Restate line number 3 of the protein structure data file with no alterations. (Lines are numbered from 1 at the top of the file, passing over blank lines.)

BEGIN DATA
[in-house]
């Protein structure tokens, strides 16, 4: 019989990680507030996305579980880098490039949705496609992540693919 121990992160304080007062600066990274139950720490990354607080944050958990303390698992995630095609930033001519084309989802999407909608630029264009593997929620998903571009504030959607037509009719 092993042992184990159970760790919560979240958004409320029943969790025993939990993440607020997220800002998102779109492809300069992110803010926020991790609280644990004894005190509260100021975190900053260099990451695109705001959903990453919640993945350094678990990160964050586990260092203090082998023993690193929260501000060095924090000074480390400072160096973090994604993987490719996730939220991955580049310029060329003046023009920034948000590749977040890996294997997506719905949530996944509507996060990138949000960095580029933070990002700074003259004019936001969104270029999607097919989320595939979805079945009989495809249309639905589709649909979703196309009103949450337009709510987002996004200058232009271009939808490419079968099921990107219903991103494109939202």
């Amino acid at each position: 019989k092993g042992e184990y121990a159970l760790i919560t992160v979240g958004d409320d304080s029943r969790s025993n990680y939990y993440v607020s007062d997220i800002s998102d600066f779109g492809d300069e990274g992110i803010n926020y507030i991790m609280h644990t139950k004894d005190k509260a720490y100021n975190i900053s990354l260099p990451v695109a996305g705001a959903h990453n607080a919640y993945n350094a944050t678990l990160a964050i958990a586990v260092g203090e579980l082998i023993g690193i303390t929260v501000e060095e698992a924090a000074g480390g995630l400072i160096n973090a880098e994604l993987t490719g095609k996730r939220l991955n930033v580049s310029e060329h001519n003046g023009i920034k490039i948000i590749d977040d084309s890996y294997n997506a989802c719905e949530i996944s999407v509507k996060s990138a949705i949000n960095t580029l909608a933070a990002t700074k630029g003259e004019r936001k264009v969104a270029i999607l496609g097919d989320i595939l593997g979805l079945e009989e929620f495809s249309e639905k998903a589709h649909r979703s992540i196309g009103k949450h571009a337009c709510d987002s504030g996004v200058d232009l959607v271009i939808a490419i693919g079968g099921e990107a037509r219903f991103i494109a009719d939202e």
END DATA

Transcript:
């Amino acid at each position: 019989k092993g042992e184990y121990a159970l760790i919560t992160v979240g958004d409320d304080s029943r969790s025993n990680y939990y993440v607020s007062d997220i800002s998102d600066f779109g492809d300069e990274g992110i803010n926020y507030i991790m609280h644990t139950k004894d005190k509260a720490y100021n975190i900053s990354l260099p990451v695109a996305g705001a959903h990453n607080a919640y993945n350094a944050t678990l990160a964050i958990a586990v260092g203090e579980l082998i023993g690193i303390t929260v501000e060095e698992a924090a000074g480390g995630l400072i160096n973090a880098e994604l993987t490719g095609k996730r939220l991955n930033v580049s310029e060329h001519n003046g023009i920034k490039i948000i590749d977040d084309s890996y294997n997506a989802c719905e949530i996944s999407v509507k996060s990138a949705i949000n960095t580029l909608a933070a990002t700074k630029g003259e004019r936001k264009v969104a270029i999607l496609g097919d989320i595939l593997g979805l079945e009989e929620f495809s249309e639905k998903a589709h649909r979703s992540i196309g009103k949450h571009a337009c709510d987002s504030g996004v200058d232009l959607v271009i939808a490419i693919g079968g099921e990107a037509r219903f991103i494109a009719d939202e």